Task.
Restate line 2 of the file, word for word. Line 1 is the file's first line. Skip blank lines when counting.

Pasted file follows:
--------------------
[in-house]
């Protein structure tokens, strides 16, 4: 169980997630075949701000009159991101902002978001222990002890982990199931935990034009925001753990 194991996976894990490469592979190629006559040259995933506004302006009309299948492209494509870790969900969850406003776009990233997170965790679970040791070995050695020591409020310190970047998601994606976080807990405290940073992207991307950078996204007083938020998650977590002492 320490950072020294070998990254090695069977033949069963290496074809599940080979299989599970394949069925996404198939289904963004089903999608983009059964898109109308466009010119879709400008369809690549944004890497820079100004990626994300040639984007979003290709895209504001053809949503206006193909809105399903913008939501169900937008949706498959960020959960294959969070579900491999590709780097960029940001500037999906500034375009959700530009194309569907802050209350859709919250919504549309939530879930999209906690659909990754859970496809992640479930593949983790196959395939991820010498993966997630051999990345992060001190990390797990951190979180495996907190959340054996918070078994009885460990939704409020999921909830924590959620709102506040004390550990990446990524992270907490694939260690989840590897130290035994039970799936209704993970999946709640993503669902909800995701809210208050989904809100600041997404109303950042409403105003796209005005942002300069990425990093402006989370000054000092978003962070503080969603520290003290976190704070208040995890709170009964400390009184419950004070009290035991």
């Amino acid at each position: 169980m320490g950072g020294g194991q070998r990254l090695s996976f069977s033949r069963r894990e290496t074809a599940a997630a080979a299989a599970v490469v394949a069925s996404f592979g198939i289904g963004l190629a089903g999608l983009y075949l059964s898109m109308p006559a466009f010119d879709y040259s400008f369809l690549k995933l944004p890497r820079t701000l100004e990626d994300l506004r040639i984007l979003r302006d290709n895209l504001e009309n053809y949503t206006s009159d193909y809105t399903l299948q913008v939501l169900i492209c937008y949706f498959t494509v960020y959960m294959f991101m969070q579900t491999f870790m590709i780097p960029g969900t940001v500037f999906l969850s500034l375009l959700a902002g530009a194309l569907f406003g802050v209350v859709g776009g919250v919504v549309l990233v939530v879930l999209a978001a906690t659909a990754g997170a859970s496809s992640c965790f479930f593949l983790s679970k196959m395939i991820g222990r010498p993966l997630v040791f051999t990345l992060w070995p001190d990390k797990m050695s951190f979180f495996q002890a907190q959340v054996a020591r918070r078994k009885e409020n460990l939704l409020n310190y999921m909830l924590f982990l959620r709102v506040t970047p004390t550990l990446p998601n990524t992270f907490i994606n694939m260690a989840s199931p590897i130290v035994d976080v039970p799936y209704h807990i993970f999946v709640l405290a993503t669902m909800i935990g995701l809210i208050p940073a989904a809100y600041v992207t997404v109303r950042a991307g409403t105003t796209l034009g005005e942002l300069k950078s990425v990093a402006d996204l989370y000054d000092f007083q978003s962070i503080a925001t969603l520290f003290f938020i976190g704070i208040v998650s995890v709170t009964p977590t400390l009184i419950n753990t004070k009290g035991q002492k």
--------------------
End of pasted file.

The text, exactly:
């Protein structure tokens, strides 16, 4: 169980997630075949701000009159991101902002978001222990002890982990199931935990034009925001753990 194991996976894990490469592979190629006559040259995933506004302006009309299948492209494509870790969900969850406003776009990233997170965790679970040791070995050695020591409020310190970047998601994606976080807990405290940073992207991307950078996204007083938020998650977590002492 320490950072020294070998990254090695069977033949069963290496074809599940080979299989599970394949069925996404198939289904963004089903999608983009059964898109109308466009010119879709400008369809690549944004890497820079100004990626994300040639984007979003290709895209504001053809949503206006193909809105399903913008939501169900937008949706498959960020959960294959969070579900491999590709780097960029940001500037999906500034375009959700530009194309569907802050209350859709919250919504549309939530879930999209906690659909990754859970496809992640479930593949983790196959395939991820010498993966997630051999990345992060001190990390797990951190979180495996907190959340054996918070078994009885460990939704409020999921909830924590959620709102506040004390550990990446990524992270907490694939260690989840590897130290035994039970799936209704993970999946709640993503669902909800995701809210208050989904809100600041997404109303950042409403105003796209005005942002300069990425990093402006989370000054000092978003962070503080969603520290003290976190704070208040995890709170009964400390009184419950004070009290035991």